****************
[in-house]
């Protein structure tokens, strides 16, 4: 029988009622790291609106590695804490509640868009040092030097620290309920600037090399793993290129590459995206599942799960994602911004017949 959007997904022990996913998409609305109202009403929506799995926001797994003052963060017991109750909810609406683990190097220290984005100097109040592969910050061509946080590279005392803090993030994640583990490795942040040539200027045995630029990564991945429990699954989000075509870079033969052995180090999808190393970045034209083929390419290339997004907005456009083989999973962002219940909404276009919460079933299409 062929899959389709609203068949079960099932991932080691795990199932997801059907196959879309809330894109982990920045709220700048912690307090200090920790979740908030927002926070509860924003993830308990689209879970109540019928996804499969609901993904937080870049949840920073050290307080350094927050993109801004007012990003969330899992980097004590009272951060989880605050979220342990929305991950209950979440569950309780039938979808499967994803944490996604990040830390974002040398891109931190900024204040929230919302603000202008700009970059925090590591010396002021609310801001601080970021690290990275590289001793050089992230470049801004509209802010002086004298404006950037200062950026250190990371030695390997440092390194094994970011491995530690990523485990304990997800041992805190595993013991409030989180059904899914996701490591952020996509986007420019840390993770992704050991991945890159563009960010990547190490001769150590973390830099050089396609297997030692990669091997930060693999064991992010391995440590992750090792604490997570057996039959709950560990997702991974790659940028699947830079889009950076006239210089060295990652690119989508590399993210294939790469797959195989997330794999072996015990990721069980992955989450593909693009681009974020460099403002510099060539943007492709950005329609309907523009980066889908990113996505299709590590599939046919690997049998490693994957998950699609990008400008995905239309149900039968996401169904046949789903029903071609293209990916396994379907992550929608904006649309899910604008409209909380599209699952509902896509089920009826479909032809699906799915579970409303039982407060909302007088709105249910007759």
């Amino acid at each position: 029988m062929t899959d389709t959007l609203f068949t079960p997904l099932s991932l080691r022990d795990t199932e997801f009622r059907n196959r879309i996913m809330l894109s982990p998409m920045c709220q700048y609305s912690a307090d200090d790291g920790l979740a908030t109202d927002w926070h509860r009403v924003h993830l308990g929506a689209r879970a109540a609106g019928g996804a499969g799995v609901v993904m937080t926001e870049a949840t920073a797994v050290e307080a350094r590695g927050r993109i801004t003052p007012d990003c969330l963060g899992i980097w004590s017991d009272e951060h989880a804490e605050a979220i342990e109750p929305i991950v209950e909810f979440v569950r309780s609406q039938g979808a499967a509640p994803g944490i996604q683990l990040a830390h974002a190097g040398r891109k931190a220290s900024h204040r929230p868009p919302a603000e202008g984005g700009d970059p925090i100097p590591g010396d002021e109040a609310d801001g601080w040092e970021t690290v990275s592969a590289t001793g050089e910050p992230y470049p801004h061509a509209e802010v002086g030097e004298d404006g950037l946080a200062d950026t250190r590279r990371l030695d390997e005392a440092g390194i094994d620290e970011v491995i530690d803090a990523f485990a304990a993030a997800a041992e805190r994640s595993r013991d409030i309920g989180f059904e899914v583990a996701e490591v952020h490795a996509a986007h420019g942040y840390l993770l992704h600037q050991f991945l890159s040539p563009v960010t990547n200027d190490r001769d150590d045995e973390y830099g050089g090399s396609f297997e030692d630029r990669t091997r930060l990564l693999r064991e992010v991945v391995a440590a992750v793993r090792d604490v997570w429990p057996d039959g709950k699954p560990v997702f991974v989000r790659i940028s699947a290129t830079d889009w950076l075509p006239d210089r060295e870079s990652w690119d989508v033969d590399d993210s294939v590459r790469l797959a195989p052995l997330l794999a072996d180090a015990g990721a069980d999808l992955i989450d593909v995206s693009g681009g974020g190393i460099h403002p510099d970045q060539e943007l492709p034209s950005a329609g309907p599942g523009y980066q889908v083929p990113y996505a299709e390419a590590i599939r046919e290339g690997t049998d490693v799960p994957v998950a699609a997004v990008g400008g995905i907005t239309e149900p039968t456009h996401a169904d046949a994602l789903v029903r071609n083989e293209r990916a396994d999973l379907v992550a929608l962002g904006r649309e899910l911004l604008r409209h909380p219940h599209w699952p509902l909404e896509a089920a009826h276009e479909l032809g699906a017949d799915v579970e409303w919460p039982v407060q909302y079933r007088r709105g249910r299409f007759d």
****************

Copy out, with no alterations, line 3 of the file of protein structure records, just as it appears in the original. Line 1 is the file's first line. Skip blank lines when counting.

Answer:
């Amino acid at each position: 029988m062929t899959d389709t959007l609203f068949t079960p997904l099932s991932l080691r022990d795990t199932e997801f009622r059907n196959r879309i996913m809330l894109s982990p998409m920045c709220q700048y609305s912690a307090d200090d790291g920790l979740a908030t109202d927002w926070h509860r009403v924003h993830l308990g929506a689209r879970a109540a609106g019928g996804a499969g799995v609901v993904m937080t926001e870049a949840t920073a797994v050290e307080a350094r590695g927050r993109i801004t003052p007012d990003c969330l963060g899992i980097w004590s017991d009272e951060h989880a804490e605050a979220i342990e109750p929305i991950v209950e909810f979440v569950r309780s609406q039938g979808a499967a509640p994803g944490i996604q683990l990040a830390h974002a190097g040398r891109k931190a220290s900024h204040r929230p868009p919302a603000e202008g984005g700009d970059p925090i100097p590591g010396d002021e109040a609310d801001g601080w040092e970021t690290v990275s592969a590289t001793g050089e910050p992230y470049p801004h061509a509209e802010v002086g030097e004298d404006g950037l946080a200062d950026t250190r590279r990371l030695d390997e005392a440092g390194i094994d620290e970011v491995i530690d803090a990523f485990a304990a993030a997800a041992e805190r994640s595993r013991d409030i309920g989180f059904e899914v583990a996701e490591v952020h490795a996509a986007h420019g942040y840390l993770l992704h600037q050991f991945l890159s040539p563009v960010t990547n200027d190490r001769d150590d045995e973390y830099g050089g090399s396609f297997e030692d630029r990669t091997r930060l990564l693999r064991e992010v991945v391995a440590a992750v793993r090792d604490v997570w429990p057996d039959g709950k699954p560990v997702f991974v989000r790659i940028s699947a290129t830079d889009w950076l075509p006239d210089r060295e870079s990652w690119d989508v033969d590399d993210s294939v590459r790469l797959a195989p052995l997330l794999a072996d180090a015990g990721a069980d999808l992955i989450d593909v995206s693009g681009g974020g190393i460099h403002p510099d970045q060539e943007l492709p034209s950005a329609g309907p599942g523009y980066q889908v083929p990113y996505a299709e390419a590590i599939r046919e290339g690997t049998d490693v799960p994957v998950a699609a997004v990008g400008g995905i907005t239309e149900p039968t456009h996401a169904d046949a994602l789903v029903r071609n083989e293209r990916a396994d999973l379907v992550a929608l962002g904006r649309e899910l911004l604008r409209h909380p219940h599209w699952p509902l909404e896509a089920a009826h276009e479909l032809g699906a017949d799915v579970e409303w919460p039982v407060q909302y079933r007088r709105g249910r299409f007759d």